Comforting the comfortable: regulations of labour and capital in Poland

Karol Muszyński, Tomasz Janyst

The existing regulations of labour and capital in Poland disproportionately burden weaker actors on the market. This is mainly due to Poland’s dependent market economy model, with its competitive advantage based on low labour cost, flexible adjustment to variable demand, and an institutional environment that facilitates foreign investment. The high share of non-standard employment contracts and the lack of stability have stronger negative impact on those in the lower reaches of the labour market:

• 28,4% of Polish employees work on fixed-term contracts which represents the highest percentage in the European Union;

• Almost 85% of fixed-term contracts and 50% of self-employment are involuntary;

• Tax wedge for standard employment contract is high for the least remunerated employees which leads to higher numbers of non-standard contracts;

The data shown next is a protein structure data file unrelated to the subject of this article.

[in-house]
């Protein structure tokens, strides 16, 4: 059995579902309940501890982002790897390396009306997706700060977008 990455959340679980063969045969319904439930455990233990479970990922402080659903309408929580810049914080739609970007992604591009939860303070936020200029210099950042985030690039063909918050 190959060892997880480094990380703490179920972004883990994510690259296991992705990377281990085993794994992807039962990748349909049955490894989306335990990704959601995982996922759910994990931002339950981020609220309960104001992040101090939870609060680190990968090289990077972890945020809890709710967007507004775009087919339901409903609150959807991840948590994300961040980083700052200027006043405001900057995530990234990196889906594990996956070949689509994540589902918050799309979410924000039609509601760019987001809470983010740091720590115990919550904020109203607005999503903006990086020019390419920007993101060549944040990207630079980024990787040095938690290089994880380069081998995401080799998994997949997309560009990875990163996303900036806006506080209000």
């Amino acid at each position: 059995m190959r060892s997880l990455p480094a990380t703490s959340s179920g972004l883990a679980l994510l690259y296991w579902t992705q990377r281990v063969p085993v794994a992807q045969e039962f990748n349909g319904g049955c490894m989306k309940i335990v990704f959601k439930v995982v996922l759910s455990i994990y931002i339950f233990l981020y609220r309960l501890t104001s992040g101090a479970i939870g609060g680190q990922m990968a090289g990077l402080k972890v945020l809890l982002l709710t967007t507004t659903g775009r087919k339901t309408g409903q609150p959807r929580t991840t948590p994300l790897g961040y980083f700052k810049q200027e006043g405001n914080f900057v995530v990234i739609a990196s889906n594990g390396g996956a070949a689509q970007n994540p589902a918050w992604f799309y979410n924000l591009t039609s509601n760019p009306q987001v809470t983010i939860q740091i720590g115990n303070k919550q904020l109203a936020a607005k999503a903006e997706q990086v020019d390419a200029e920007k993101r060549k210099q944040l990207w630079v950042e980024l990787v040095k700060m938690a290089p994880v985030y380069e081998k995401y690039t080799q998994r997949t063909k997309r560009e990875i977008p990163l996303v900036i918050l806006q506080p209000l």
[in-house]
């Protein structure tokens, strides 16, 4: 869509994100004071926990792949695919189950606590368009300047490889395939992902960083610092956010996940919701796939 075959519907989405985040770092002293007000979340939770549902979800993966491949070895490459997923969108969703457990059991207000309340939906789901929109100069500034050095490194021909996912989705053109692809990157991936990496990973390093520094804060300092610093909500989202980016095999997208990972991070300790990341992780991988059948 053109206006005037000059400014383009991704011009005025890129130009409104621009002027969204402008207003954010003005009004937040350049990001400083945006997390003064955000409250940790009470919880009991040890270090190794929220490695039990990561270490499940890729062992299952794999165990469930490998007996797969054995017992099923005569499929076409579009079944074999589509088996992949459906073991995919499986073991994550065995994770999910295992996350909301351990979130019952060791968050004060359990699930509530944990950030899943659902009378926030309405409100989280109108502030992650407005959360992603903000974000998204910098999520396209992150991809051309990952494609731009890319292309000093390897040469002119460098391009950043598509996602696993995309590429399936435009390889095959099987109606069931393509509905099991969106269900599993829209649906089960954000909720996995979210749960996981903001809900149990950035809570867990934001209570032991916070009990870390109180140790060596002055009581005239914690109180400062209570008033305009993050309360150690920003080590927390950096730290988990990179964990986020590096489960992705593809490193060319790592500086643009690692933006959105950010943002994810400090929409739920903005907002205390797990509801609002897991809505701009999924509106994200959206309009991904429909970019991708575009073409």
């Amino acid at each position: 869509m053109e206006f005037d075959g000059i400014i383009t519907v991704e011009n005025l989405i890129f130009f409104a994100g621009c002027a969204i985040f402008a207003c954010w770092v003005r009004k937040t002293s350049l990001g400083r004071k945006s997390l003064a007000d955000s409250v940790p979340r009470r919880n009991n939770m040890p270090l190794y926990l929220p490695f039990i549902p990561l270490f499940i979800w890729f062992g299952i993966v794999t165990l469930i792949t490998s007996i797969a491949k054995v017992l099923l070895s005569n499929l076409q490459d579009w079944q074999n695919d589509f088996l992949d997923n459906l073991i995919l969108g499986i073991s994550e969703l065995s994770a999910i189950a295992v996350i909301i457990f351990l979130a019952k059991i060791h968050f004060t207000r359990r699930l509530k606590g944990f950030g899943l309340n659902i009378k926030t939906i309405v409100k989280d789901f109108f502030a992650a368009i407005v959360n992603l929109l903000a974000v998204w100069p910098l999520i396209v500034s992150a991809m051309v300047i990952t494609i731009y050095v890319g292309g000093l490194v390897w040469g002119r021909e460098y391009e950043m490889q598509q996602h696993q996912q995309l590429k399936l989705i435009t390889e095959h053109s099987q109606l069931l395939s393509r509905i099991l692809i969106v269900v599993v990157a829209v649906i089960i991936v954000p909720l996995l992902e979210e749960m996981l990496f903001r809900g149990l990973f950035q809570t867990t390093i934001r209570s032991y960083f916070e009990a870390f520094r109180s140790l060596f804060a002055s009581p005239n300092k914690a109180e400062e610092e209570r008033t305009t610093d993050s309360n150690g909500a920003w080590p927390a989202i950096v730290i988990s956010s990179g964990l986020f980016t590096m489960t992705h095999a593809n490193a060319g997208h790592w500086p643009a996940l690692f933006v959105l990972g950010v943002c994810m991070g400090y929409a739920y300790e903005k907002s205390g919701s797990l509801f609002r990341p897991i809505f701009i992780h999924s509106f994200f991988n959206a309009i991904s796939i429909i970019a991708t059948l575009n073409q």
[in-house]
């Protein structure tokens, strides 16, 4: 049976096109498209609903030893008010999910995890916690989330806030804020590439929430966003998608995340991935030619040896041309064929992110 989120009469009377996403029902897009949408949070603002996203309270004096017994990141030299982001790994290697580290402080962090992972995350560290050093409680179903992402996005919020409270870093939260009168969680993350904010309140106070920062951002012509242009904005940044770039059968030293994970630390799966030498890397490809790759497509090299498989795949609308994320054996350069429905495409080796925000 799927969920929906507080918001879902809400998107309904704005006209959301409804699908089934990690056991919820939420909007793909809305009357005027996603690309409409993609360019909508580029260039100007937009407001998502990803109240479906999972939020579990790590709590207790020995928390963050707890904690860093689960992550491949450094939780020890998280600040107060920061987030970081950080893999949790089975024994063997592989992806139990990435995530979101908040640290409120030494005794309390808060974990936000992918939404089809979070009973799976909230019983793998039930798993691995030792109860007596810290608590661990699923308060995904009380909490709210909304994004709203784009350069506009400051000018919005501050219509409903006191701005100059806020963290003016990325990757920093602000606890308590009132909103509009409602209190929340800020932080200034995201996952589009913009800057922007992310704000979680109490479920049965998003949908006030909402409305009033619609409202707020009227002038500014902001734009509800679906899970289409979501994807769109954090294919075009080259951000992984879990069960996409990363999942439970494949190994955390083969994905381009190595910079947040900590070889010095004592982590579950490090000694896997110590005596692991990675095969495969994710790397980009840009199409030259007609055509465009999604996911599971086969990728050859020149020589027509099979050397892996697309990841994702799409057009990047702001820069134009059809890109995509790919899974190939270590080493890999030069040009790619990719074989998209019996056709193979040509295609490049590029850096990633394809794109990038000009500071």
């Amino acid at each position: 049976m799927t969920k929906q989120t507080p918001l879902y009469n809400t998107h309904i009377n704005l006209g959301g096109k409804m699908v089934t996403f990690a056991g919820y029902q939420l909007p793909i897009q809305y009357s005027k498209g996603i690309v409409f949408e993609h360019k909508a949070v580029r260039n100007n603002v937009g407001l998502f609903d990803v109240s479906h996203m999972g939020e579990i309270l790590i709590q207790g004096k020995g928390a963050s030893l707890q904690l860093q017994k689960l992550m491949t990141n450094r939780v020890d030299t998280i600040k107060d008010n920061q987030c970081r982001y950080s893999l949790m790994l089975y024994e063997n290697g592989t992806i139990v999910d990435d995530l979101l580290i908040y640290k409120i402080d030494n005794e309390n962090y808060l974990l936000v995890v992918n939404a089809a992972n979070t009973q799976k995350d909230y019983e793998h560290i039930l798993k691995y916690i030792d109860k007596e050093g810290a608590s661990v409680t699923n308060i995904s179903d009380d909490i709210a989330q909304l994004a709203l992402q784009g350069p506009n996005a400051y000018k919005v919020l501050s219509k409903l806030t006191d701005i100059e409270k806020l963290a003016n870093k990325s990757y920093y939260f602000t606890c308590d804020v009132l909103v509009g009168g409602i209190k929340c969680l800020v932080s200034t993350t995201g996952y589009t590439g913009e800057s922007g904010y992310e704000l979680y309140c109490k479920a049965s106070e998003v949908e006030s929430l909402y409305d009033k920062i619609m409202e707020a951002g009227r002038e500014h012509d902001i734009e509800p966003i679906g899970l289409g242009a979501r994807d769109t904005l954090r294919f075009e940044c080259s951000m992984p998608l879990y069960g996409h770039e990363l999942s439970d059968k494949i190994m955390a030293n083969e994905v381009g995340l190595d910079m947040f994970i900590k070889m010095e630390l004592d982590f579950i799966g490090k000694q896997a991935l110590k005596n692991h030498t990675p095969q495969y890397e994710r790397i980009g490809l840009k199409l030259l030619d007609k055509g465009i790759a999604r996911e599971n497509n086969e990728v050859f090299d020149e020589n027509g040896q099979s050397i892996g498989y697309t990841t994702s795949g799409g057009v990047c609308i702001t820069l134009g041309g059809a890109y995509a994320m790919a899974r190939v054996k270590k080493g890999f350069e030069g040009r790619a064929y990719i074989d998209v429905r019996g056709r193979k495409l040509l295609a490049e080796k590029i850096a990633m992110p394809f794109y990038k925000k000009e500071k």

• Half of employers do not comply with the labour law, particularly with regulations on flexible adjustment of employment to changing market conditions and with pay regulations. There has also been a dramatic increase in the number of non-standard employment contracts that were signed wrongfully (i.e. when a standard employment contract should have been signed) – from 8,8% in 2008 to 19% in 2014. The tax system in Poland is regressive which means that the rich pay relatively lower taxes than the rest of taxpayers:

• Almost two-thirds of the budget revenue comes from consumption taxes that disproportionately burden the less remunerated workers as their consumption expenses represent a bigger share of disposable income;

• The Personal Income Tax is de facto a flat one. Despite the existence of two tax rates – 18% and 32% - the higher rate is reached only by 2% of taxpayers;

• The Personal Allowance Threshold is significantly lower than the minimum subsistence level;

• The tax system supports the reproduction of wealth through relatively low taxation of capital, the lack of property tax and the lack of inheritance tax for the so-called ‘zero tax group’.